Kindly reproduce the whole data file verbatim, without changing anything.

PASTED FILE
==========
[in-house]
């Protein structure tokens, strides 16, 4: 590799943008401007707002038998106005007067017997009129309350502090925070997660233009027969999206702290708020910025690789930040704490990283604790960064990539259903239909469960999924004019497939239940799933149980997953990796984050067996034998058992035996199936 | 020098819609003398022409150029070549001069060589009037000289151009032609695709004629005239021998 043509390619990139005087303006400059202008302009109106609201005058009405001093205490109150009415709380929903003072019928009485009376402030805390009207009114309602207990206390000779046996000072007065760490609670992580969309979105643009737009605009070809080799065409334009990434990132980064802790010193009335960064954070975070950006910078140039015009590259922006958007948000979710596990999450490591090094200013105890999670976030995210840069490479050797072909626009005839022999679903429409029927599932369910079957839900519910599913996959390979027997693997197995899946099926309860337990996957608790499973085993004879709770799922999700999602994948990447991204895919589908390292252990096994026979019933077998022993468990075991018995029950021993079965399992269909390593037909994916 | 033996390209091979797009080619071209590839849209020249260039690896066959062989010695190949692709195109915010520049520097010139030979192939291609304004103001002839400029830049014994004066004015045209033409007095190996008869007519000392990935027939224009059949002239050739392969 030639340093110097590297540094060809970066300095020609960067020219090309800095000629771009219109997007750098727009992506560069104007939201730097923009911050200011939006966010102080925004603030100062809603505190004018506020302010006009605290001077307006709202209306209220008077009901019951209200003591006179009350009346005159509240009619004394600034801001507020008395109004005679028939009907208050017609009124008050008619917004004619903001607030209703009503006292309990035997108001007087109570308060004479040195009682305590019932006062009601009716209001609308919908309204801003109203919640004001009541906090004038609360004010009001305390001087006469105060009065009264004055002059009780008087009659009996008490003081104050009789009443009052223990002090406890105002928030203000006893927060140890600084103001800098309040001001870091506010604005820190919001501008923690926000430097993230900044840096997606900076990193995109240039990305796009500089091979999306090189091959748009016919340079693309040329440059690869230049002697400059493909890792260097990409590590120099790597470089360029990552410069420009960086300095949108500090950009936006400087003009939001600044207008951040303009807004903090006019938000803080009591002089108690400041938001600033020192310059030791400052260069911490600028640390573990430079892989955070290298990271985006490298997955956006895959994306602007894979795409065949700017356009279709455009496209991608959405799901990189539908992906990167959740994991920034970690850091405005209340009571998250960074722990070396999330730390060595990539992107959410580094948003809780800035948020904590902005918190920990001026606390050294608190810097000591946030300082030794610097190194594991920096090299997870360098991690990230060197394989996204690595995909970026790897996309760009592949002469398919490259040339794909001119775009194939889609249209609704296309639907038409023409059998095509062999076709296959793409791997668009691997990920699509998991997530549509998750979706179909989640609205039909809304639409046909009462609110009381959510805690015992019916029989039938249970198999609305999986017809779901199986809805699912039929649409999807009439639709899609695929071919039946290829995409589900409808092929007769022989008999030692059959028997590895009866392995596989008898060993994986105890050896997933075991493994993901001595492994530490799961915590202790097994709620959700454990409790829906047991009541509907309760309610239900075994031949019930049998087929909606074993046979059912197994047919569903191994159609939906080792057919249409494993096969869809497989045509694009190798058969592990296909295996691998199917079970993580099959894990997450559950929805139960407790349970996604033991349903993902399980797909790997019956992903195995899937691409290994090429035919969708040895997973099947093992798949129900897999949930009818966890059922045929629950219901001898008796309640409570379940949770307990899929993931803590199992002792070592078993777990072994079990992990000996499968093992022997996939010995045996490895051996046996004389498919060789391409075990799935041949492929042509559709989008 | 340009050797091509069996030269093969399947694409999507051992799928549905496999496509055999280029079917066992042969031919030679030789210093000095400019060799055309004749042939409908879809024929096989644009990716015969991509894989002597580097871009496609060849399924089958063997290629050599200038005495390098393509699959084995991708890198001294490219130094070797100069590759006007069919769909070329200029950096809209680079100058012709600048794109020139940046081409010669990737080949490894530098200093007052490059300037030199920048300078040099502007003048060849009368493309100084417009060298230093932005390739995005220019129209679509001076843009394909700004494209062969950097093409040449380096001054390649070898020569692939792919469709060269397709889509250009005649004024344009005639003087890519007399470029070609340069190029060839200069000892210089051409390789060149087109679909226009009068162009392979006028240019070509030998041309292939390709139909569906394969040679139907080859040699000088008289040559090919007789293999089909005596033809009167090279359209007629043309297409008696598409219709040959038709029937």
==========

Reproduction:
[in-house]
């Protein structure tokens, strides 16, 4: 590799943008401007707002038998106005007067017997009129309350502090925070997660233009027969999206702290708020910025690789930040704490990283604790960064990539259903239909469960999924004019497939239940799933149980997953990796984050067996034998058992035996199936 | 020098819609003398022409150029070549001069060589009037000289151009032609695709004629005239021998 043509390619990139005087303006400059202008302009109106609201005058009405001093205490109150009415709380929903003072019928009485009376402030805390009207009114309602207990206390000779046996000072007065760490609670992580969309979105643009737009605009070809080799065409334009990434990132980064802790010193009335960064954070975070950006910078140039015009590259922006958007948000979710596990999450490591090094200013105890999670976030995210840069490479050797072909626009005839022999679903429409029927599932369910079957839900519910599913996959390979027997693997197995899946099926309860337990996957608790499973085993004879709770799922999700999602994948990447991204895919589908390292252990096994026979019933077998022993468990075991018995029950021993079965399992269909390593037909994916 | 033996390209091979797009080619071209590839849209020249260039690896066959062989010695190949692709195109915010520049520097010139030979192939291609304004103001002839400029830049014994004066004015045209033409007095190996008869007519000392990935027939224009059949002239050739392969 030639340093110097590297540094060809970066300095020609960067020219090309800095000629771009219109997007750098727009992506560069104007939201730097923009911050200011939006966010102080925004603030100062809603505190004018506020302010006009605290001077307006709202209306209220008077009901019951209200003591006179009350009346005159509240009619004394600034801001507020008395109004005679028939009907208050017609009124008050008619917004004619903001607030209703009503006292309990035997108001007087109570308060004479040195009682305590019932006062009601009716209001609308919908309204801003109203919640004001009541906090004038609360004010009001305390001087006469105060009065009264004055002059009780008087009659009996008490003081104050009789009443009052223990002090406890105002928030203000006893927060140890600084103001800098309040001001870091506010604005820190919001501008923690926000430097993230900044840096997606900076990193995109240039990305796009500089091979999306090189091959748009016919340079693309040329440059690869230049002697400059493909890792260097990409590590120099790597470089360029990552410069420009960086300095949108500090950009936006400087003009939001600044207008951040303009807004903090006019938000803080009591002089108690400041938001600033020192310059030791400052260069911490600028640390573990430079892989955070290298990271985006490298997955956006895959994306602007894979795409065949700017356009279709455009496209991608959405799901990189539908992906990167959740994991920034970690850091405005209340009571998250960074722990070396999330730390060595990539992107959410580094948003809780800035948020904590902005918190920990001026606390050294608190810097000591946030300082030794610097190194594991920096090299997870360098991690990230060197394989996204690595995909970026790897996309760009592949002469398919490259040339794909001119775009194939889609249209609704296309639907038409023409059998095509062999076709296959793409791997668009691997990920699509998991997530549509998750979706179909989640609205039909809304639409046909009462609110009381959510805690015992019916029989039938249970198999609305999986017809779901199986809805699912039929649409999807009439639709899609695929071919039946290829995409589900409808092929007769022989008999030692059959028997590895009866392995596989008898060993994986105890050896997933075991493994993901001595492994530490799961915590202790097994709620959700454990409790829906047991009541509907309760309610239900075994031949019930049998087929909606074993046979059912197994047919569903191994159609939906080792057919249409494993096969869809497989045509694009190798058969592990296909295996691998199917079970993580099959894990997450559950929805139960407790349970996604033991349903993902399980797909790997019956992903195995899937691409290994090429035919969708040895997973099947093992798949129900897999949930009818966890059922045929629950219901001898008796309640409570379940949770307990899929993931803590199992002792070592078993777990072994079990992990000996499968093992022997996939010995045996490895051996046996004389498919060789391409075990799935041949492929042509559709989008 | 340009050797091509069996030269093969399947694409999507051992799928549905496999496509055999280029079917066992042969031919030679030789210093000095400019060799055309004749042939409908879809024929096989644009990716015969991509894989002597580097871009496609060849399924089958063997290629050599200038005495390098393509699959084995991708890198001294490219130094070797100069590759006007069919769909070329200029950096809209680079100058012709600048794109020139940046081409010669990737080949490894530098200093007052490059300037030199920048300078040099502007003048060849009368493309100084417009060298230093932005390739995005220019129209679509001076843009394909700004494209062969950097093409040449380096001054390649070898020569692939792919469709060269397709889509250009005649004024344009005639003087890519007399470029070609340069190029060839200069000892210089051409390789060149087109679909226009009068162009392979006028240019070509030998041309292939390709139909569906394969040679139907080859040699000088008289040559090919007789293999089909005596033809009167090279359209007629043309297409008696598409219709040959038709029937």